London’s Big Ben at Night
Last week I had the opportunity to attend the Gartner Data Center conference in London. I attended 3 different sessions on SDN-related topics. Here are some of my observations from what was a very good conference. Also, since the Gartner Data Center conference runs this week (w/c 1 December 2014) in the US, if you are going, here are some questions to think about when you attend the SDN sessions.
(1) What does “lack of visibility” in Virtual Overlays really mean?
(2) In multi-layer SDN, will SDN be cheaper than our current networking approach?
(3) Are Vendors Guilty of Using NFV for SDN “Washing”?
(4) If OpenStack is part of your SDN solution, can you help us on OpenStack?
(5) What is the best hardware server platform for NFV/virtualised workloads?
(6) How exactly does SDN deliver better network management?
I’ll cover a few questions today and some tomorrow.
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Tags: ACI, cisco_services, Gartner Data Center, NFV, Overlay Networks, SDN, SDN Overlays, VMware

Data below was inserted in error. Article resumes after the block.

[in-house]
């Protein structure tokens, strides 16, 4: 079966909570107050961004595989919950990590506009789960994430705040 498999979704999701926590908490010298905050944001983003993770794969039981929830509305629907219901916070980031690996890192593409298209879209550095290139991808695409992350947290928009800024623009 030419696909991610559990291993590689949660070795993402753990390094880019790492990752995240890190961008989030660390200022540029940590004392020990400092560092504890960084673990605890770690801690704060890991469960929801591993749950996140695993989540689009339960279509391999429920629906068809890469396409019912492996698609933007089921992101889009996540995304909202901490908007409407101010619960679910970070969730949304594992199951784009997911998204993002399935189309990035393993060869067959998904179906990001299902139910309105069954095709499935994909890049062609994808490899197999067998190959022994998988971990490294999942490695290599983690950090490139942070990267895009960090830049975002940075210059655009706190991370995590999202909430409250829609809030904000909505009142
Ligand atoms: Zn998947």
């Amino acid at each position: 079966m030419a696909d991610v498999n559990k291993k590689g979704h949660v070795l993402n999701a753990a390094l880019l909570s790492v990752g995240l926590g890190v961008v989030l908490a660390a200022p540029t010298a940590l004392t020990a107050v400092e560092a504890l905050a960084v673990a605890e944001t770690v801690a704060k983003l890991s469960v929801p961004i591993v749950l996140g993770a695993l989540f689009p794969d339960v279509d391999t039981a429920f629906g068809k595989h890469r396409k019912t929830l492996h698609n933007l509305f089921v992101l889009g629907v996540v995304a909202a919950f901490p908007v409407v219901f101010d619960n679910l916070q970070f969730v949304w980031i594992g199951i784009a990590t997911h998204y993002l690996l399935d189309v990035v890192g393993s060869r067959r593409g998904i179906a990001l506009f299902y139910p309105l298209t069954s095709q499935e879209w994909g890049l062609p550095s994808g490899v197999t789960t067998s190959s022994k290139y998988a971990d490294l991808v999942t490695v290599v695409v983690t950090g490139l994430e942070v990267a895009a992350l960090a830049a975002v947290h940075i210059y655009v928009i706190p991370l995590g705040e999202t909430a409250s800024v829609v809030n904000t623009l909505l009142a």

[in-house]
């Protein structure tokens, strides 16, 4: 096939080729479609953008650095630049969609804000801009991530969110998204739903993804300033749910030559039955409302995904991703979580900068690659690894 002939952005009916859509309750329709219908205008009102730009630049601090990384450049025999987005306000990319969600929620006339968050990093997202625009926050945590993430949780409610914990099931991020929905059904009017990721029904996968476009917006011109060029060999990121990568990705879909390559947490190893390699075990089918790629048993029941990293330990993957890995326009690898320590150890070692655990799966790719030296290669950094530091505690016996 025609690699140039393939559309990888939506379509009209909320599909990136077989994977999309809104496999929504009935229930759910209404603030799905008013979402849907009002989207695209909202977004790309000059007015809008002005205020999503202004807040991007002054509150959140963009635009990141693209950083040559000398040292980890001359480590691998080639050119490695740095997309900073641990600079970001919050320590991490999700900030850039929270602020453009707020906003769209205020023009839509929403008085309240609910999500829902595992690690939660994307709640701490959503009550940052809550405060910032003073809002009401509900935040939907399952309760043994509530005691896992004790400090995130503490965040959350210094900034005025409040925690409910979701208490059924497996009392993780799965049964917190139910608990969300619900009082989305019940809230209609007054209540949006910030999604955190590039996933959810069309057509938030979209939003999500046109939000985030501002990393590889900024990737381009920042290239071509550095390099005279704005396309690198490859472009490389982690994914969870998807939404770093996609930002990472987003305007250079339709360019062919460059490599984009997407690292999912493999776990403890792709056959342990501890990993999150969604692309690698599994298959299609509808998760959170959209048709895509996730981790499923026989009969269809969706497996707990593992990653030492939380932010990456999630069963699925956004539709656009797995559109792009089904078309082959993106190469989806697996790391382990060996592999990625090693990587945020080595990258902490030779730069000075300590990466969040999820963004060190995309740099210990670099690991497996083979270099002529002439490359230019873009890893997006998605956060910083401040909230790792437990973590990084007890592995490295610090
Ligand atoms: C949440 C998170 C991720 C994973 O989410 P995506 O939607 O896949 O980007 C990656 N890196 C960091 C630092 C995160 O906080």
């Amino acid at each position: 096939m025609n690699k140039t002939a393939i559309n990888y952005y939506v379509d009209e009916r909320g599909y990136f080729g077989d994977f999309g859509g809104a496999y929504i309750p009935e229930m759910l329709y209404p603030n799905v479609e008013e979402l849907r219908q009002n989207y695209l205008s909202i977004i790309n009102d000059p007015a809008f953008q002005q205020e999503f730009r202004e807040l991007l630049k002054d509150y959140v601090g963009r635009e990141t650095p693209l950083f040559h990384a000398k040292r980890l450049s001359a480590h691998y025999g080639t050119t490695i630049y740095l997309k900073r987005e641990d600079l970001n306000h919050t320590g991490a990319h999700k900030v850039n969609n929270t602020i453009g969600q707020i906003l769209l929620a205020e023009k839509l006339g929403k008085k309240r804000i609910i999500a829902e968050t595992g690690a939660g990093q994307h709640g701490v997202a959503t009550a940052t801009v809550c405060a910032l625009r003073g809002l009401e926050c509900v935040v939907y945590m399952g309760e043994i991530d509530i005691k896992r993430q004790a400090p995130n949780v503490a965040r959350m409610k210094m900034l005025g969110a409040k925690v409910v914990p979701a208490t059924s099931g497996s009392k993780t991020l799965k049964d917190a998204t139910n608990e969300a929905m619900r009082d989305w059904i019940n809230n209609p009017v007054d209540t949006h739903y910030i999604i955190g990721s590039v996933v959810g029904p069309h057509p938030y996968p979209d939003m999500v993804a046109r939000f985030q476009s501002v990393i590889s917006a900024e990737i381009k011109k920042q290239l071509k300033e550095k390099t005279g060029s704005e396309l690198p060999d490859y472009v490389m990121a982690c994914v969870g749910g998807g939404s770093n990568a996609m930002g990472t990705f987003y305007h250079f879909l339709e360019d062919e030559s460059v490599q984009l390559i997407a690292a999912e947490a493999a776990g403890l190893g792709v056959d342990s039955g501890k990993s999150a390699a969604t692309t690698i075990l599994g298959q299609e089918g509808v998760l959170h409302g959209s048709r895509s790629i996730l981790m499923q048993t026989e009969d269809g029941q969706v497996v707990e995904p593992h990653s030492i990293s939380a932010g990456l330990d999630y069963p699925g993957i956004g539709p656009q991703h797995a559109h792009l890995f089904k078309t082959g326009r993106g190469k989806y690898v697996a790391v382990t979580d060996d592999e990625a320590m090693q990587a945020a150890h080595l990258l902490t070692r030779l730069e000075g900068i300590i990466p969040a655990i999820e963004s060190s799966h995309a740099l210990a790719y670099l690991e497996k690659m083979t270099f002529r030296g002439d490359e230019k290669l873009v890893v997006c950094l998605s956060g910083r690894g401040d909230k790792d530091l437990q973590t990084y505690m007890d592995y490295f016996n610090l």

Now that we covered how LISP Routing works in Part 1 and Part 2 of this series, let dig into some of the things you can do with it. I would suggest you go back and read the first two posts if you are new to LISP since I am not going to cover that material again. So, lets look at three of the most popular use cases: 1) VM mobility, 2) IPv6 migration, and 3) smarter multi-homing. I am going to cover the generic use cases, then wrap with some real-world customer use cases.
Since it seems to be the hottest topic, let start with the mobility solution. From a networking perspective, there are a couple of things that are important with a live migration (ex. VMotion): we want to try and preserve TCP sessions (note: this does not mean “packets don’t get dropped”) and we want to maintain optimal routing (note to server folks: you too care about these things). We would also like global mobility—basically the server admin should be able to move her VM wherever she want and not be constrained by IP addressing considerations.
Let’s build on the scenario we have been using in the prior posts, where we have a host 192.168.1.12 is chatting with a VM 172.16.4.7. Assume that we have gone through the whole map-request/map-reply process, so we have something that looks like this:
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Tags: Cisco ONE, LISP, Lufthansa, Open Network Environment, Overlay Networks, Qualcomm, Traffic Engineering